Let’s face it, health insurance terms can be confusing. That’s why we’ve created this general reference guide to help you make sense of some of the most commonly used terms. Please refer to your Benefit Handbook for terms and definitions that apply to your specific policy.
A monthly summary that lists the services you received, the amount the provider charged, and the amount Harvard Pilgrim paid or denied. The Activity Summary is not a bill, but it will tell you if you owe your provider money. A new Activity Summary will post each month to your online account. We will also mail you an Activity Summary when you are responsible for a deductible, coinsurance or an amount not covered by your plan.
Generally, this is the maximum amount that Harvard Pilgrim will pay a provider for covered services. If you have a POS or a PPO plan and you see a non-participating provider, it’s possible that the provider will charge more than the allowed amount for the care you received. In that case, you would be responsible for paying the difference between the provider’s charges and Harvard Pilgrim’s allowed amount. This is sometimes called “balance billing.” Note: If you have an HMO plan, there is no coverage for care you receive from non-participating providers, except in an emergency.
Ambulatory care or outpatient care is medical care provided on an outpatient basis, such as diagnosis, consultation, treatment, intervention and rehabilitation services.
Balance billing is something that can happen when POS and PPO members see non-participating providers for covered services. Non-participating providers sometimes charge more than Harvard Pilgrim’s allowed amount for the care they provide. After Harvard Pilgrim pays the non-participating provider’s claim, you would be responsible for paying any balance on the provider’s bill over and above what Harvard Pilgrim paid. That amount would not count toward your out-of-pocket maximum. Note: If you have an HMO plan, there is no coverage for care you receive from non-participating providers, except in an emergency.
Learn more about your rights and protections against surprise medical bills.
A claim is a provider’s request to be paid for your care. When providers send claims to Harvard Pilgrim, we will look at your benefits and figure out who needs to pay the provider and how much. If you need to pay, you will receive a bill from the provider, which you should compare against the Activity Summary you receive from Harvard Pilgrim.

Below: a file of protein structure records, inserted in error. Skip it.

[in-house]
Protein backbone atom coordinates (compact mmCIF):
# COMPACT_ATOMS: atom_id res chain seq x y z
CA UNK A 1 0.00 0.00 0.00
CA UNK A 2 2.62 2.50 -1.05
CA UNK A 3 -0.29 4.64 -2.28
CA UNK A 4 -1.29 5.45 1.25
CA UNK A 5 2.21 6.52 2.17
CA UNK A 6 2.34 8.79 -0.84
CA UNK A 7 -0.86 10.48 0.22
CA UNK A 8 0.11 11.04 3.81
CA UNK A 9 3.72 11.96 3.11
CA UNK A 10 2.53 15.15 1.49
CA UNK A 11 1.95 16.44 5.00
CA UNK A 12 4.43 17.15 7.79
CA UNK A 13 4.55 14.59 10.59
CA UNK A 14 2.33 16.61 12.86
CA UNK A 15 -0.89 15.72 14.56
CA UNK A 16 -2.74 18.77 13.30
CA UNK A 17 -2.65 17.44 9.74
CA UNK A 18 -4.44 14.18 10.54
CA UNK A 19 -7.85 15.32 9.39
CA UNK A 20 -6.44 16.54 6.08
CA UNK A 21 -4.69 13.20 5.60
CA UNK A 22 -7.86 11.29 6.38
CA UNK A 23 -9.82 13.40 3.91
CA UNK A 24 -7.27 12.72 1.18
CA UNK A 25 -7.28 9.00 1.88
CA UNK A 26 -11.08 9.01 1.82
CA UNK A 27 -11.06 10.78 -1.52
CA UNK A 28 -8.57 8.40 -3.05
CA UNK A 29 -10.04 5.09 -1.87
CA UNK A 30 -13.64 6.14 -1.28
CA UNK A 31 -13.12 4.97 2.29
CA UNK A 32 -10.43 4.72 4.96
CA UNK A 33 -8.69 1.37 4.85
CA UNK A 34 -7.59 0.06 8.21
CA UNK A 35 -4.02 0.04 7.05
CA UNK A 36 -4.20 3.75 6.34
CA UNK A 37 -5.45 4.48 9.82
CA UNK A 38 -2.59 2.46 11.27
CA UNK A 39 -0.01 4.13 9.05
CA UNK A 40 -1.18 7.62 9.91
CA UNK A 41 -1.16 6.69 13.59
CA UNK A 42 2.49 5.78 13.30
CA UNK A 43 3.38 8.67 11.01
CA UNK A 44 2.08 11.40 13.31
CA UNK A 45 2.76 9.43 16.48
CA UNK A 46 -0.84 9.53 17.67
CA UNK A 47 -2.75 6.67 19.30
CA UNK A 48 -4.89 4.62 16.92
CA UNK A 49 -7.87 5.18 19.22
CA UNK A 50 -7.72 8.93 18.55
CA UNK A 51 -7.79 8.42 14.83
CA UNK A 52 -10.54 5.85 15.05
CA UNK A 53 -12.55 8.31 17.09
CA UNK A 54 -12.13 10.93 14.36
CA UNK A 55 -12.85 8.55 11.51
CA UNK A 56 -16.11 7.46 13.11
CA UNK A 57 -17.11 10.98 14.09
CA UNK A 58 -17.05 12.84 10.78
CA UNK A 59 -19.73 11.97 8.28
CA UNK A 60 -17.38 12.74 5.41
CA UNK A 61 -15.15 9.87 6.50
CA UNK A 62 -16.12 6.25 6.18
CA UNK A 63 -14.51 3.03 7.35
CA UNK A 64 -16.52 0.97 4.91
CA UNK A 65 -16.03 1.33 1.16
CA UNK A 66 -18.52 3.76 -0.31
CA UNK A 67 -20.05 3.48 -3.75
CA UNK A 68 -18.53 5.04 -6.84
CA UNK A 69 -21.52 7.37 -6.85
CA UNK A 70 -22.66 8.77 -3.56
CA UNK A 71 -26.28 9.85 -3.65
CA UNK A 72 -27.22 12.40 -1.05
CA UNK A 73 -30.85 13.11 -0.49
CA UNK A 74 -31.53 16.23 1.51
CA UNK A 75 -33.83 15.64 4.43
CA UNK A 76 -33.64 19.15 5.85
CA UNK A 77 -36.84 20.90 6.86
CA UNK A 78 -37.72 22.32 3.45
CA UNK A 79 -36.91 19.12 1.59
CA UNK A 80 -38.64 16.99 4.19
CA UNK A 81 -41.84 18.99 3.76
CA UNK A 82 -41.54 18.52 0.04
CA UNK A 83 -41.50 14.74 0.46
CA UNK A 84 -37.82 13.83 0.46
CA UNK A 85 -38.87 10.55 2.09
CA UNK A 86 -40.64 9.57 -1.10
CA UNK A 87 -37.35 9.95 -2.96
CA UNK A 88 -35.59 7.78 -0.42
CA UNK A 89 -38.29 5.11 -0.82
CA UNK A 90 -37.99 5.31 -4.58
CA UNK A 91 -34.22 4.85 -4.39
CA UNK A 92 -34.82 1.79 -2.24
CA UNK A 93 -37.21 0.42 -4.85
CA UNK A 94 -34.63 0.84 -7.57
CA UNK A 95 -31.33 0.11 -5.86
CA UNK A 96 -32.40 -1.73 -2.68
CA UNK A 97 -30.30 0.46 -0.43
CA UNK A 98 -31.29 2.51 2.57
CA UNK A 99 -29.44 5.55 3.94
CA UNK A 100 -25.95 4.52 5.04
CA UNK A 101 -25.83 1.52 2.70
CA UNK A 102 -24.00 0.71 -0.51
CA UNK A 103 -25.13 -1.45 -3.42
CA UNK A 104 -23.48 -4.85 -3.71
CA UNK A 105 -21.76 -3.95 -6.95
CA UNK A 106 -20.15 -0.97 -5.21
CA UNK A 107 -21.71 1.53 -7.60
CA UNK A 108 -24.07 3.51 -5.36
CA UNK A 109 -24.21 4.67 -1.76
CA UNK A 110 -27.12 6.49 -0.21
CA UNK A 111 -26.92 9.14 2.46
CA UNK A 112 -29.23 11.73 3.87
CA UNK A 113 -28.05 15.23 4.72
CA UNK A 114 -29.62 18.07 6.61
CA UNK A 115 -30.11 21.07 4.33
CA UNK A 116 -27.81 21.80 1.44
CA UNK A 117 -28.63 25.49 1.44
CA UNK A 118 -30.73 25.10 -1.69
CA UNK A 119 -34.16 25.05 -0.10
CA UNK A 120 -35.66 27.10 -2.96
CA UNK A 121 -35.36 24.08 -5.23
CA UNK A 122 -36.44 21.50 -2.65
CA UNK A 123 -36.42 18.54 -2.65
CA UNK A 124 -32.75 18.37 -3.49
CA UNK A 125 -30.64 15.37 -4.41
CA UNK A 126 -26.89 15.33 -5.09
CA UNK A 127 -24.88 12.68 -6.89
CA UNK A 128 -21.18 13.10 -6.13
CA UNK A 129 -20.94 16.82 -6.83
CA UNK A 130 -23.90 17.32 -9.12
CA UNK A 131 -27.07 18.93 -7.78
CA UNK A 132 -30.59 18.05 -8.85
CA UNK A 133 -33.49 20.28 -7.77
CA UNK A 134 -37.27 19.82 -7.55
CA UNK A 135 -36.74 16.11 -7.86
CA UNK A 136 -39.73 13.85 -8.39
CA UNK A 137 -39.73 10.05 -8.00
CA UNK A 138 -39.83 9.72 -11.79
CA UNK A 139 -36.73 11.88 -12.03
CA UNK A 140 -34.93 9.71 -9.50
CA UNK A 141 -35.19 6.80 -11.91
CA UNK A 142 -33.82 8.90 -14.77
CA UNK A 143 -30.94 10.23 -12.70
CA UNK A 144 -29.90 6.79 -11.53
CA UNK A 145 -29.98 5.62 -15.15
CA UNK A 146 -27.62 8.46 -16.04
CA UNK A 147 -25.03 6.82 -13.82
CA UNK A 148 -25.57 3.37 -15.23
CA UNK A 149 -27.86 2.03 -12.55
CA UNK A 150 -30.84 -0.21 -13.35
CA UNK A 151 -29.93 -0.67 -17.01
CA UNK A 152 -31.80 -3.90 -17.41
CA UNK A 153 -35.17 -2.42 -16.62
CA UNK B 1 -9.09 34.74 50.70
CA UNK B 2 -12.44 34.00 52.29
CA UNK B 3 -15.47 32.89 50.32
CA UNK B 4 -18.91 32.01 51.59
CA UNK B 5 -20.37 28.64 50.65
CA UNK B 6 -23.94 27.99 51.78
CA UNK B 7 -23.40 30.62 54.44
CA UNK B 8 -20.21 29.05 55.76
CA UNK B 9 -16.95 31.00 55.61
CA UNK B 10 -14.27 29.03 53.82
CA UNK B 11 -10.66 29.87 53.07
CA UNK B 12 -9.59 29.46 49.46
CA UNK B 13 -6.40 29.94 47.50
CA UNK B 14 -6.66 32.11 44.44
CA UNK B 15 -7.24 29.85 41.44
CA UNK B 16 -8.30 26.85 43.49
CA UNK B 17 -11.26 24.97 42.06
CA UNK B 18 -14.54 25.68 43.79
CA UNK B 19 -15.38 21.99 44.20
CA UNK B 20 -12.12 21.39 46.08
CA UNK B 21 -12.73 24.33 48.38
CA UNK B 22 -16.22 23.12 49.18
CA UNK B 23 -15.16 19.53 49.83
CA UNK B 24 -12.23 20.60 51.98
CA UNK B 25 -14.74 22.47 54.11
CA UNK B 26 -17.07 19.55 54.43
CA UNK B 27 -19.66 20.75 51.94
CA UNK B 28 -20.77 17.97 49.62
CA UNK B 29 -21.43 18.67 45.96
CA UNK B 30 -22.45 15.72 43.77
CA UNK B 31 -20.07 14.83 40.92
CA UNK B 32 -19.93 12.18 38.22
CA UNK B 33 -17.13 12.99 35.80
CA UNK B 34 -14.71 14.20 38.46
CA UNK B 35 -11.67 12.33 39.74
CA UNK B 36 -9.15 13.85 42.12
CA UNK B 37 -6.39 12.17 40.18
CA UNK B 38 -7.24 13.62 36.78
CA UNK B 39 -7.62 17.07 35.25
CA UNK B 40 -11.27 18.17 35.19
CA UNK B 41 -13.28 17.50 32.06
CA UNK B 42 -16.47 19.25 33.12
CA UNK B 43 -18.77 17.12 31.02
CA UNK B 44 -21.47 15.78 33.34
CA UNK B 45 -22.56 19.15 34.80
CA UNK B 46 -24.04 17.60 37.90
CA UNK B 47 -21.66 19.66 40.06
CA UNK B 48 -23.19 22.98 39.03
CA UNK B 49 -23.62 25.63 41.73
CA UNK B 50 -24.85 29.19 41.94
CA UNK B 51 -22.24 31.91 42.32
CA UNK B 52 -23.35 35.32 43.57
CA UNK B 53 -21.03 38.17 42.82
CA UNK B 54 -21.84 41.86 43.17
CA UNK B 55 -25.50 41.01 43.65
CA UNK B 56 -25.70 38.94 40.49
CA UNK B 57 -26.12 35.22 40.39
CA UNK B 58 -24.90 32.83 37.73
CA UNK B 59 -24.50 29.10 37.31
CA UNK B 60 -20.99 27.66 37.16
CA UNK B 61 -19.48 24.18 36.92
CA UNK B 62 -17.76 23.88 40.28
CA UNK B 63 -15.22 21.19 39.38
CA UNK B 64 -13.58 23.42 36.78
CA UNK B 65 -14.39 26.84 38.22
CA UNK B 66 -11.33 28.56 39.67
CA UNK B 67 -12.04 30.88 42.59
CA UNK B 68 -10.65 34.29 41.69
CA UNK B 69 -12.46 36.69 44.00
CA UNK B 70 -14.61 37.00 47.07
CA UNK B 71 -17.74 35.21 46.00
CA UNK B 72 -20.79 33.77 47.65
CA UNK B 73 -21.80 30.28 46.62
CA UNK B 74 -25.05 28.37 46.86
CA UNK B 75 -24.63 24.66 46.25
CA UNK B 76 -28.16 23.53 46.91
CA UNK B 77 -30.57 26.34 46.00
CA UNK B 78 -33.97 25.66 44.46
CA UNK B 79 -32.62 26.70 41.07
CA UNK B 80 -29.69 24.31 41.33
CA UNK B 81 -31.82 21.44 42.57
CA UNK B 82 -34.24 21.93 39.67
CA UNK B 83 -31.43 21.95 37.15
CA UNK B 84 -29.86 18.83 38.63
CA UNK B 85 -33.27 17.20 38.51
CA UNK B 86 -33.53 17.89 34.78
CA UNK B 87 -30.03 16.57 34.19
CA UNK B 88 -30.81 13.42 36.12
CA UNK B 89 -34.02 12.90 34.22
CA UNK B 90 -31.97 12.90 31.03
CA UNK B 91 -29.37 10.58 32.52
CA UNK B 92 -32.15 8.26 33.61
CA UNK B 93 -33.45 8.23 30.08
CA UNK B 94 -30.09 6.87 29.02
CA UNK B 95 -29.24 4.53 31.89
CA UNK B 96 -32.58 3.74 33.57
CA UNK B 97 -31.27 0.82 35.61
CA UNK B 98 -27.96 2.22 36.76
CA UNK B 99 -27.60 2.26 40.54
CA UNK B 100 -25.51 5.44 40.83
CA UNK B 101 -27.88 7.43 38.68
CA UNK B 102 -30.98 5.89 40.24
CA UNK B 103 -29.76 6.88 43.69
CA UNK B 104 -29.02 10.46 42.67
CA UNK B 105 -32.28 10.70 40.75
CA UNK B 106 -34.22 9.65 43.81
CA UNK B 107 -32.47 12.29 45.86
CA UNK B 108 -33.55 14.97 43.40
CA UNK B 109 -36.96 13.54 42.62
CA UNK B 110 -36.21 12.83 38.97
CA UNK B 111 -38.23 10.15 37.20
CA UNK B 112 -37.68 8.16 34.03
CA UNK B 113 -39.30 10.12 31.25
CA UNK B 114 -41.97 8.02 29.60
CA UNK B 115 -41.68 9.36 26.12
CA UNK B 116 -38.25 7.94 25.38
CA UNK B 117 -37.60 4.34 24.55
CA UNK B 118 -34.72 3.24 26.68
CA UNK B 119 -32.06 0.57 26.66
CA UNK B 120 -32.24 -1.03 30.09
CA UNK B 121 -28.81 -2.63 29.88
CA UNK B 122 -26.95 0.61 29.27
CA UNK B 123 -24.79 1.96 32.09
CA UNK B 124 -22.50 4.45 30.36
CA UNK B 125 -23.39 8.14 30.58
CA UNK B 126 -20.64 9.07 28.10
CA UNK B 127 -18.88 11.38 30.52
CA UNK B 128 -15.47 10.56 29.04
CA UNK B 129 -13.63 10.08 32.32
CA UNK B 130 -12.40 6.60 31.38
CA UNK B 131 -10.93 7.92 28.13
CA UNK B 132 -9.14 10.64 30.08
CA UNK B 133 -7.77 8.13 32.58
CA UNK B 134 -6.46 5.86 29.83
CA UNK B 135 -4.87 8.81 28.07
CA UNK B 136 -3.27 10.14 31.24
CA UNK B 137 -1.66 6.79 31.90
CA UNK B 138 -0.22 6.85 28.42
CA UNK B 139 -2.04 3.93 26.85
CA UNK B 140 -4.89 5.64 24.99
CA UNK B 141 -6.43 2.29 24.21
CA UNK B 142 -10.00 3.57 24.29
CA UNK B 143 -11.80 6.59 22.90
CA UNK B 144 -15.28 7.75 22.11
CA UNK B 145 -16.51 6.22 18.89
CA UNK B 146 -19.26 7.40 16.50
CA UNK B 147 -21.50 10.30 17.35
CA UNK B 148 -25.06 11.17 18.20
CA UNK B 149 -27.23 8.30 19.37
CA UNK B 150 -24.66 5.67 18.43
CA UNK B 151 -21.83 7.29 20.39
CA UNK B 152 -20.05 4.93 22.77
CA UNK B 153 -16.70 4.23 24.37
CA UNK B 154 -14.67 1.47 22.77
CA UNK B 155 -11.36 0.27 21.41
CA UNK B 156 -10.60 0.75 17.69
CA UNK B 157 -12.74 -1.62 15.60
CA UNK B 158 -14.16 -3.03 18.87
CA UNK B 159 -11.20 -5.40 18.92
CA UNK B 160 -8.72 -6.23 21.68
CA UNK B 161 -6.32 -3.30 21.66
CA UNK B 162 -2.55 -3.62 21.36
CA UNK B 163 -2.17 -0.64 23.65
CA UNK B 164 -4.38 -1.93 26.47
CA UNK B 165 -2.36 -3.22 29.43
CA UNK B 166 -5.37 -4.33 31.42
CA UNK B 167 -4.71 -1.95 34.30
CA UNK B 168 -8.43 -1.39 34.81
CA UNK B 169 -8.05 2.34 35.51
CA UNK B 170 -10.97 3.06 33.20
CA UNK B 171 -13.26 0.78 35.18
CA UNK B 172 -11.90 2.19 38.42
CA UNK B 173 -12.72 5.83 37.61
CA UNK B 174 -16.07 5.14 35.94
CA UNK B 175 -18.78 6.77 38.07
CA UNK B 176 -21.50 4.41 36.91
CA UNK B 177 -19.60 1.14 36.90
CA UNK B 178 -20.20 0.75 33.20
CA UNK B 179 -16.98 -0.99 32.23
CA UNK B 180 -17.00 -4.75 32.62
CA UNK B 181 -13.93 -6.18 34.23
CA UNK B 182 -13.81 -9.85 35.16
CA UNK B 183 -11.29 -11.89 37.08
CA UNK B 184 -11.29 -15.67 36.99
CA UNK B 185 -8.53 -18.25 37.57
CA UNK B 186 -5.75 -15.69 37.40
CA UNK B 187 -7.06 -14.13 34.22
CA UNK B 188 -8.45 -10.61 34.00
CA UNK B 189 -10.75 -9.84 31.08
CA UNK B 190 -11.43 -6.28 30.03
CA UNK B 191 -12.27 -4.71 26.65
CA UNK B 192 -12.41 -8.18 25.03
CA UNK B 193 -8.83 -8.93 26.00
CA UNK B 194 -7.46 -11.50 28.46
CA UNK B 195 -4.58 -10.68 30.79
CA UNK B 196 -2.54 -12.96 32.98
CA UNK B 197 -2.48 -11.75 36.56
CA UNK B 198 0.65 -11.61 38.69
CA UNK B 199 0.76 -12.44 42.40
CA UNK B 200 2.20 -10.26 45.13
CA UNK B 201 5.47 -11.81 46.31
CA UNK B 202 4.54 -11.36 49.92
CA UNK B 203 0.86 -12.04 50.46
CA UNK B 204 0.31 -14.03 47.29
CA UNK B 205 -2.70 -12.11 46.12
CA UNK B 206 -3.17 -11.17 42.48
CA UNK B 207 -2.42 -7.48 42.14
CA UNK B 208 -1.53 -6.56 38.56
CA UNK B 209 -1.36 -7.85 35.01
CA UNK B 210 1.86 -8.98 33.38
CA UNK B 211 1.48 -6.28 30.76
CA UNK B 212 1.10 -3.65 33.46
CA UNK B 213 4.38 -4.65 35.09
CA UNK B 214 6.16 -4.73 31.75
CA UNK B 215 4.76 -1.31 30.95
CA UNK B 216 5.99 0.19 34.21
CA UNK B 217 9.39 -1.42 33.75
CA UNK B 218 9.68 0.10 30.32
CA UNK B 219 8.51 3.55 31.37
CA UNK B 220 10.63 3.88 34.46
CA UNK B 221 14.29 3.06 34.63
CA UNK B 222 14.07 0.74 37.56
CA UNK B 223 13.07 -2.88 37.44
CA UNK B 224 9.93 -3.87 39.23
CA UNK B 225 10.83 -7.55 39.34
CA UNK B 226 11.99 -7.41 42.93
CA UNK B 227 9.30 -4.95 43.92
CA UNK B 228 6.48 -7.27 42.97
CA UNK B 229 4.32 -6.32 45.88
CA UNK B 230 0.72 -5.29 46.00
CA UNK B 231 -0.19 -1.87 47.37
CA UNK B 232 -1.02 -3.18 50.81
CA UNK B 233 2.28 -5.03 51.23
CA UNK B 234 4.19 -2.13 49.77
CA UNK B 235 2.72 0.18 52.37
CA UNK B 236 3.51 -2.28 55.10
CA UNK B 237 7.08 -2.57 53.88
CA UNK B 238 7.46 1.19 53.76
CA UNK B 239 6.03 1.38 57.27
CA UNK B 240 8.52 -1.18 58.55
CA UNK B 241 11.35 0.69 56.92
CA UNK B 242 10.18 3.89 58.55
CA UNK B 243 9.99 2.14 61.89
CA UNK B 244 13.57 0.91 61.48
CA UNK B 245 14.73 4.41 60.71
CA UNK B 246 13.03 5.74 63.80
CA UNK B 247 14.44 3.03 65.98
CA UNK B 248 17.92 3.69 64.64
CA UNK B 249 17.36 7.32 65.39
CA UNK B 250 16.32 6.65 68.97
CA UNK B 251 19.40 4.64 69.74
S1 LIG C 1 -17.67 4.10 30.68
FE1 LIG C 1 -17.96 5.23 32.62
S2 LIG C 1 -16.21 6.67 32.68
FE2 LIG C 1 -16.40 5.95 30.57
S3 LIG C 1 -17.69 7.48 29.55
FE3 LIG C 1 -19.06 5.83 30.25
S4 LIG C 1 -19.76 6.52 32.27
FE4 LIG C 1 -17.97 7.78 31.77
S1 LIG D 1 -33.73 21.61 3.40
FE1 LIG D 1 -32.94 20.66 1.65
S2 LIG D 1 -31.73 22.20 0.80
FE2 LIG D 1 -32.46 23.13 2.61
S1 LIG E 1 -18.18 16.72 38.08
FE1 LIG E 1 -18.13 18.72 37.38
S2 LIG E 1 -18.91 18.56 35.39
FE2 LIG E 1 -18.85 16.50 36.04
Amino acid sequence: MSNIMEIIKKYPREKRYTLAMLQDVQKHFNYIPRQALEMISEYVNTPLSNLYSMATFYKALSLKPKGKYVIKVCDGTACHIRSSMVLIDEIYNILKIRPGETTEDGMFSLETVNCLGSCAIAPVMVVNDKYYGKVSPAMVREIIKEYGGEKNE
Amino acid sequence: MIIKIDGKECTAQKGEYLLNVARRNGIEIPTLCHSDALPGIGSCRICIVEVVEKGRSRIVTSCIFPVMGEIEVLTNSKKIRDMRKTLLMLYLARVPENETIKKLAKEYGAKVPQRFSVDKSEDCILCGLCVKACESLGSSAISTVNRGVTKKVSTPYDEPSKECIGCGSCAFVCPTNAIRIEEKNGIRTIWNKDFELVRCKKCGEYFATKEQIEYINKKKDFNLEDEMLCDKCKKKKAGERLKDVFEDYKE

This is a fixed percentage of costs that you pay for covered services. For example, if you have a plan with coinsurance, you may have to pay 20% of a provider’s bill for your care, while Harvard Pilgrim pays 80%. Coinsurance is usually something you pay after you have paid an annual deductible.
This is a flat dollar amount you pay for certain services on your plan. You may have different copayments for different services (e.g., primary care visits, specialist visits and prescription drugs). Copayments are normally due when you have your appointment or when you pick up prescriptions from the pharmacy. Your Plan Benefits page will tell you what your copayments are for different services.
Cost sharing is what you pay for specific health care services (e.g., office visits, X-rays and prescriptions). Coinsurance, copayments and deductibles are all examples of cost sharing.
Being covered for something means that it’s part of your benefits package. You still may need to pay copayments, coinsurance or a deductible. If something is “covered in full,” that means there’s no charge to you.
This is a set amount of money that you have to pay out of your own pocket for certain services. If you have a $2,000 annual deductible, for example, you will have to pay $2,000 worth of charges before Harvard Pilgrim helps pay. If you receive care for services that fall under the deductible, your provider will send you a bill. If prescription drugs fall under your plan’s deductible, you’ll need to pay for them when you pick them up from the pharmacy. Copayments do not count toward your deductible.
Services, treatments, items or supplies that are not covered under your plan.
If your plan includes Harvard Pilgrim prescription drug coverage, your formulary is the list of drugs that are covered under your plan. Different Harvard Pilgrim plans offer different formularies, so your coverage may change if you switch plans. You can see all the drugs covered under your formulary in the drug lookup.
Habilitation services help a person keep, learn or improve skills and functioning for daily living and may include physical and occupational therapies and speech-language services.
HMO stands for health maintenance organization. An HMO is a type of insurance plan that requires you to get your care from a primary care provider (PCP) who belongs to your plan’s provider network. You will need your PCP’s referral for most kinds of specialty care.
These are care services that can be given in your home for an illness or injury.
Provide care that focuses on the quality of life for people experiencing an advanced, life-limiting illness, helping them live as fully and comfortably as possible.
HRA stands for health reimbursement arrangement. This is an account, set up by an employer, that can help you pay for your plan’s deductible costs.
HSA stands for health savings account. This is an account that can help you pay for qualified health care expenses. You need to have a federally qualified high deductible health plan, such as the Best Buy HSA HMO or HSA PPO, to be able to open an HSA. These accounts may be available through employers or through a bank.